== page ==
No big deal, but we're about to make history.
Context: Around 8:30am on July 31 near Denver's Art District on Santa Fe, I found this majestic moth (pictured above) basking on my back porch. Its attempts to fly were fruitless (I presume because its wings were wet from the previous night's storm), so I sat with it for a while as my coffee brewed.
- Once it found the strength to fly, I flew too — straight inside to show my sleepy fiancé my many moth portraits and get his help figuring out what I'd seen.
- After some thorough internet sleuthing, we suspected our visitor was a leafy spurge hawk moth. This fact I confirmed with Frank Krell, the senior curator of entomology at the Denver Museum of Nature & Science.
Why it matters: Although sightings of the introduced European species in Denver are "expected," Krell said he "could not find a documented one" — meaning mine "would probably be the first."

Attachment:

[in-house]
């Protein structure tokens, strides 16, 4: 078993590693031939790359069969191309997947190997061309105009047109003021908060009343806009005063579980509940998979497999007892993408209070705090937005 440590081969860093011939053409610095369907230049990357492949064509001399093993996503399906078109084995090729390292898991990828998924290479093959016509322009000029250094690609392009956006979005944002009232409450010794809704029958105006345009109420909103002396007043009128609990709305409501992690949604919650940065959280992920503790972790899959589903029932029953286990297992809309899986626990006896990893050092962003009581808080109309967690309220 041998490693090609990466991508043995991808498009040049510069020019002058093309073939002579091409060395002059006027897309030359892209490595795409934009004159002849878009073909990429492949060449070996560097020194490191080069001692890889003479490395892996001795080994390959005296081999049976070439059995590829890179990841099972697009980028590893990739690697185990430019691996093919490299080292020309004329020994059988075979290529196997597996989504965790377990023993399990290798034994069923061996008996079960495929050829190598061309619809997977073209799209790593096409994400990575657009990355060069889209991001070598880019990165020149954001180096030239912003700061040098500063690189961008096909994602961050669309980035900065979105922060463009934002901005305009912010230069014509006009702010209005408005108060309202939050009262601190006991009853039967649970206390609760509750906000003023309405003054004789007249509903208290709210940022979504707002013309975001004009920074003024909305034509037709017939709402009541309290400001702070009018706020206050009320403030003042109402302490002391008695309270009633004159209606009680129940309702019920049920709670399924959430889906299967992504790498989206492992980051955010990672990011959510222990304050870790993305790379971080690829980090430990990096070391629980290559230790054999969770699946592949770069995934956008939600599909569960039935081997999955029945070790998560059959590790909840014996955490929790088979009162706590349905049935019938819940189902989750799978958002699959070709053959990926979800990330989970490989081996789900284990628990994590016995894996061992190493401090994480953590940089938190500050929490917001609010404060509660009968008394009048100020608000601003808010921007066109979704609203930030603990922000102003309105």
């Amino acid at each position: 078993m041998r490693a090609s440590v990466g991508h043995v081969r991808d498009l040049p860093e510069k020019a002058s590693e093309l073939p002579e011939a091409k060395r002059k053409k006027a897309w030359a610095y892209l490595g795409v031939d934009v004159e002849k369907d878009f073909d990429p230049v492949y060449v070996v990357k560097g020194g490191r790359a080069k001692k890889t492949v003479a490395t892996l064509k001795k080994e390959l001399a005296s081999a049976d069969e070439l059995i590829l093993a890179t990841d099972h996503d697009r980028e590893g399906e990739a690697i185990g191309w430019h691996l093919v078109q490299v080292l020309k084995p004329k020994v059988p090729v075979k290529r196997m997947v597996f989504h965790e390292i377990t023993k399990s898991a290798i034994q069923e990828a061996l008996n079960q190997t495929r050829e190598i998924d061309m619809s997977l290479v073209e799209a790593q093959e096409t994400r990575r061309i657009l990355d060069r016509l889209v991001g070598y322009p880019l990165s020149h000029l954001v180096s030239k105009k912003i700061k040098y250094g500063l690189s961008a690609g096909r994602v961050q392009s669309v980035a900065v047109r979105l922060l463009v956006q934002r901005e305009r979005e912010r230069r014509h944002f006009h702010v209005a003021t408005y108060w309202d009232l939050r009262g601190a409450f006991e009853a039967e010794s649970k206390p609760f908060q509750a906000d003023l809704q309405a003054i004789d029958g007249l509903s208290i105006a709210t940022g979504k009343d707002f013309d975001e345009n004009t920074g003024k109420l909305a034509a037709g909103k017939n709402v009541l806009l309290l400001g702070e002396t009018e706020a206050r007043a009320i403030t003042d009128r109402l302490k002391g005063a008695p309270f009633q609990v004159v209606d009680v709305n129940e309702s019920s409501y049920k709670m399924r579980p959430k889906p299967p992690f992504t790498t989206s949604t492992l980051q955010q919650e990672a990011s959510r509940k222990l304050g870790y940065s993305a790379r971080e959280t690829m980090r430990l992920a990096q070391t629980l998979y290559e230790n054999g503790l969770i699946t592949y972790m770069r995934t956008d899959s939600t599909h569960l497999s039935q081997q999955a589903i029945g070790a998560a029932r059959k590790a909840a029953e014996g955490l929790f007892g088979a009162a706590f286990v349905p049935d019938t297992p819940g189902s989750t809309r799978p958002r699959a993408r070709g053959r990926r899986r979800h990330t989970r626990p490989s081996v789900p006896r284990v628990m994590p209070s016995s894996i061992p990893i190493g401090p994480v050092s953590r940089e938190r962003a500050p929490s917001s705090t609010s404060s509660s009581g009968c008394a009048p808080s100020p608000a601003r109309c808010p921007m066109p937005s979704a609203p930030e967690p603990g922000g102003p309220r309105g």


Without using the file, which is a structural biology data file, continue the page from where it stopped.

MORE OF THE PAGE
- Currently, the moth's documented range spans Larimer, Morgan, Gilpin, Clear Creek and Arapahoe counties.
- But Krell suggested I include the date and location in this piece (check and check) so that my moth spotting can be considered in future distribution maps and studies.
Fun facts: Spurge hawk moths were introduced to Colorado (though scientists aren't sure when) to tamp down leafy spurge, a pesky weed here.
- They look absolutely wild as caterpillars and emerge post-metamorphosis in late May and June. Adults hover like hummingbirds when feeding.
The bottom line: Sure, no one asked for this, but we just made history!
- And as someone who loves all animals — from insects and reptiles to birds, dogs and bears — this not only feels like a win for science but a win for me! BRB, gotta call my mom.
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